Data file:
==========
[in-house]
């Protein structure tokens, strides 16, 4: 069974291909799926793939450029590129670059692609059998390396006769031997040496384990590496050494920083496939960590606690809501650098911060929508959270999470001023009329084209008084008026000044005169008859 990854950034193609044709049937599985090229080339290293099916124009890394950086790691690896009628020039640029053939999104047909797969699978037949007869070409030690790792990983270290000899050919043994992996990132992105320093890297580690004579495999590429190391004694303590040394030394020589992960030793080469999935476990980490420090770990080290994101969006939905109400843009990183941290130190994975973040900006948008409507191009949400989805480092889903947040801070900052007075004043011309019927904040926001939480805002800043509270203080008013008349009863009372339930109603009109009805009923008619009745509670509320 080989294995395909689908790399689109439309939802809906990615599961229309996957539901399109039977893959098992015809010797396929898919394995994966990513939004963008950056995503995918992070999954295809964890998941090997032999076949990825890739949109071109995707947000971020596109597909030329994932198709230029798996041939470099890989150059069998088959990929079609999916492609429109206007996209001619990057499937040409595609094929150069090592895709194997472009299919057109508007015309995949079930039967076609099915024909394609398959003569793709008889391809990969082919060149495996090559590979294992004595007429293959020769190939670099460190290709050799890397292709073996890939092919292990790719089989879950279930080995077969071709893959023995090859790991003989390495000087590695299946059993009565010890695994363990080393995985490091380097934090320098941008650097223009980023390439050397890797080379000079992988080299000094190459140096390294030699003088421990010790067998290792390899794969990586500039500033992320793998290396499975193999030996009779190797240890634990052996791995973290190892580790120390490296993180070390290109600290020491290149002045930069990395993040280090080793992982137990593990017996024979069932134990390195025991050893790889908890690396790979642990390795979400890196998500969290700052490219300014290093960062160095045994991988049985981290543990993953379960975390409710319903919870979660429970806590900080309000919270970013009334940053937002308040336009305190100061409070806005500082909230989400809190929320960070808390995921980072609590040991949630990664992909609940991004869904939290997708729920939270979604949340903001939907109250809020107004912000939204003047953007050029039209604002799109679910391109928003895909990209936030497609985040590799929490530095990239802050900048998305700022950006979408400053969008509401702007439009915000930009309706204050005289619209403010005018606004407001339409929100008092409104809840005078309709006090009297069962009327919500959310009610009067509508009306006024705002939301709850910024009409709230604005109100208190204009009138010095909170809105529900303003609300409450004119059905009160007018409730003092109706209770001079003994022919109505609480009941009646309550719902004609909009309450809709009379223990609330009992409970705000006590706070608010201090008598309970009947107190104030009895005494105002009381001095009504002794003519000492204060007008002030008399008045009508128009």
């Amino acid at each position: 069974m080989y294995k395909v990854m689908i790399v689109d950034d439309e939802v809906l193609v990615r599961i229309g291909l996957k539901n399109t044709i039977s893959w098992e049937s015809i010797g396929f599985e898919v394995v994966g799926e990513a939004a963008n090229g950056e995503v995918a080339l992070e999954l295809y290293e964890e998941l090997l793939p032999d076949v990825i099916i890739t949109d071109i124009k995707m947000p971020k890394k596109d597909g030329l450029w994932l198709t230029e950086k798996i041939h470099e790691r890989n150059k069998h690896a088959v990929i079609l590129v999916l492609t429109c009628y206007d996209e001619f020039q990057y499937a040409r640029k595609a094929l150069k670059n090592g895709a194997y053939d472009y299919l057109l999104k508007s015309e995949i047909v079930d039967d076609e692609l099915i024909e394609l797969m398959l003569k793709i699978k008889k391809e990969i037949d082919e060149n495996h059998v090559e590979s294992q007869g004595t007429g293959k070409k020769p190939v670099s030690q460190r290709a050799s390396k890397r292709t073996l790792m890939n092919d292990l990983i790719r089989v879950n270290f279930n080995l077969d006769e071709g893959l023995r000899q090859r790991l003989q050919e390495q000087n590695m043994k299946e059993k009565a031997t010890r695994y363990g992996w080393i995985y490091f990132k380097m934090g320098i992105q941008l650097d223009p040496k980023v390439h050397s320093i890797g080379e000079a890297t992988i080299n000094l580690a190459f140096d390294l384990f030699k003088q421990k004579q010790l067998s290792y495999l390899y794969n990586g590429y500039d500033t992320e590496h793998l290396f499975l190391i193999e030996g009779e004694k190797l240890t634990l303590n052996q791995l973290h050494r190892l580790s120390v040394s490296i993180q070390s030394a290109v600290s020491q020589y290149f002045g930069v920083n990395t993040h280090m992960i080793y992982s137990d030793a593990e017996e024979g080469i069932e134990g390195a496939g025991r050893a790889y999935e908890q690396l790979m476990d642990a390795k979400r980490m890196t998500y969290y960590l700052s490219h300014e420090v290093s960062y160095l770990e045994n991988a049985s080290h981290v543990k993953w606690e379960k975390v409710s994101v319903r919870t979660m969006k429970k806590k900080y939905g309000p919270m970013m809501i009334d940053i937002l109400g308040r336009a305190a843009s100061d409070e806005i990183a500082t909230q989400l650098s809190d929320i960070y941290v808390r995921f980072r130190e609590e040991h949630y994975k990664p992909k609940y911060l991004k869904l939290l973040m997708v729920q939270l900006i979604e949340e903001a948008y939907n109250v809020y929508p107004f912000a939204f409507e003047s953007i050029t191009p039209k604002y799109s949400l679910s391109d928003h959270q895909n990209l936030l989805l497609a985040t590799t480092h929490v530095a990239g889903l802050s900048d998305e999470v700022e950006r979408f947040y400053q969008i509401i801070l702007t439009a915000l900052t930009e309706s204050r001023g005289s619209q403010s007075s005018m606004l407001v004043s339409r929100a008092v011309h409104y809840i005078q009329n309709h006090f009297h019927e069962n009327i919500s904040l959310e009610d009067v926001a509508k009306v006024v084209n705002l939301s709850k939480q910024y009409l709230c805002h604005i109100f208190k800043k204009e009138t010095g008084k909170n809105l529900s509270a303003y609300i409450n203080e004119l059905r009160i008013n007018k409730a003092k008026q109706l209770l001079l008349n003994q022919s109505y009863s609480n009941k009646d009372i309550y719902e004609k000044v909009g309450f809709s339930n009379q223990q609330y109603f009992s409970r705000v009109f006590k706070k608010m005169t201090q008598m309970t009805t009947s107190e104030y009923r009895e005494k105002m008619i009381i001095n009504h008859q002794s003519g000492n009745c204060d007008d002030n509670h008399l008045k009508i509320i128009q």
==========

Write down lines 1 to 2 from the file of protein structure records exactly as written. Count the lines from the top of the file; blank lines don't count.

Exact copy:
[in-house]
């Protein structure tokens, strides 16, 4: 069974291909799926793939450029590129670059692609059998390396006769031997040496384990590496050494920083496939960590606690809501650098911060929508959270999470001023009329084209008084008026000044005169008859 990854950034193609044709049937599985090229080339290293099916124009890394950086790691690896009628020039640029053939999104047909797969699978037949007869070409030690790792990983270290000899050919043994992996990132992105320093890297580690004579495999590429190391004694303590040394030394020589992960030793080469999935476990980490420090770990080290994101969006939905109400843009990183941290130190994975973040900006948008409507191009949400989805480092889903947040801070900052007075004043011309019927904040926001939480805002800043509270203080008013008349009863009372339930109603009109009805009923008619009745509670509320 080989294995395909689908790399689109439309939802809906990615599961229309996957539901399109039977893959098992015809010797396929898919394995994966990513939004963008950056995503995918992070999954295809964890998941090997032999076949990825890739949109071109995707947000971020596109597909030329994932198709230029798996041939470099890989150059069998088959990929079609999916492609429109206007996209001619990057499937040409595609094929150069090592895709194997472009299919057109508007015309995949079930039967076609099915024909394609398959003569793709008889391809990969082919060149495996090559590979294992004595007429293959020769190939670099460190290709050799890397292709073996890939092919292990790719089989879950279930080995077969071709893959023995090859790991003989390495000087590695299946059993009565010890695994363990080393995985490091380097934090320098941008650097223009980023390439050397890797080379000079992988080299000094190459140096390294030699003088421990010790067998290792390899794969990586500039500033992320793998290396499975193999030996009779190797240890634990052996791995973290190892580790120390490296993180070390290109600290020491290149002045930069990395993040280090080793992982137990593990017996024979069932134990390195025991050893790889908890690396790979642990390795979400890196998500969290700052490219300014290093960062160095045994991988049985981290543990993953379960975390409710319903919870979660429970806590900080309000919270970013009334940053937002308040336009305190100061409070806005500082909230989400809190929320960070808390995921980072609590040991949630990664992909609940991004869904939290997708729920939270979604949340903001939907109250809020107004912000939204003047953007050029039209604002799109679910391109928003895909990209936030497609985040590799929490530095990239802050900048998305700022950006979408400053969008509401702007439009915000930009309706204050005289619209403010005018606004407001339409929100008092409104809840005078309709006090009297069962009327919500959310009610009067509508009306006024705002939301709850910024009409709230604005109100208190204009009138010095909170809105529900303003609300409450004119059905009160007018409730003092109706209770001079003994022919109505609480009941009646309550719902004609909009309450809709009379223990609330009992409970705000006590706070608010201090008598309970009947107190104030009895005494105002009381001095009504002794003519000492204060007008002030008399008045009508128009």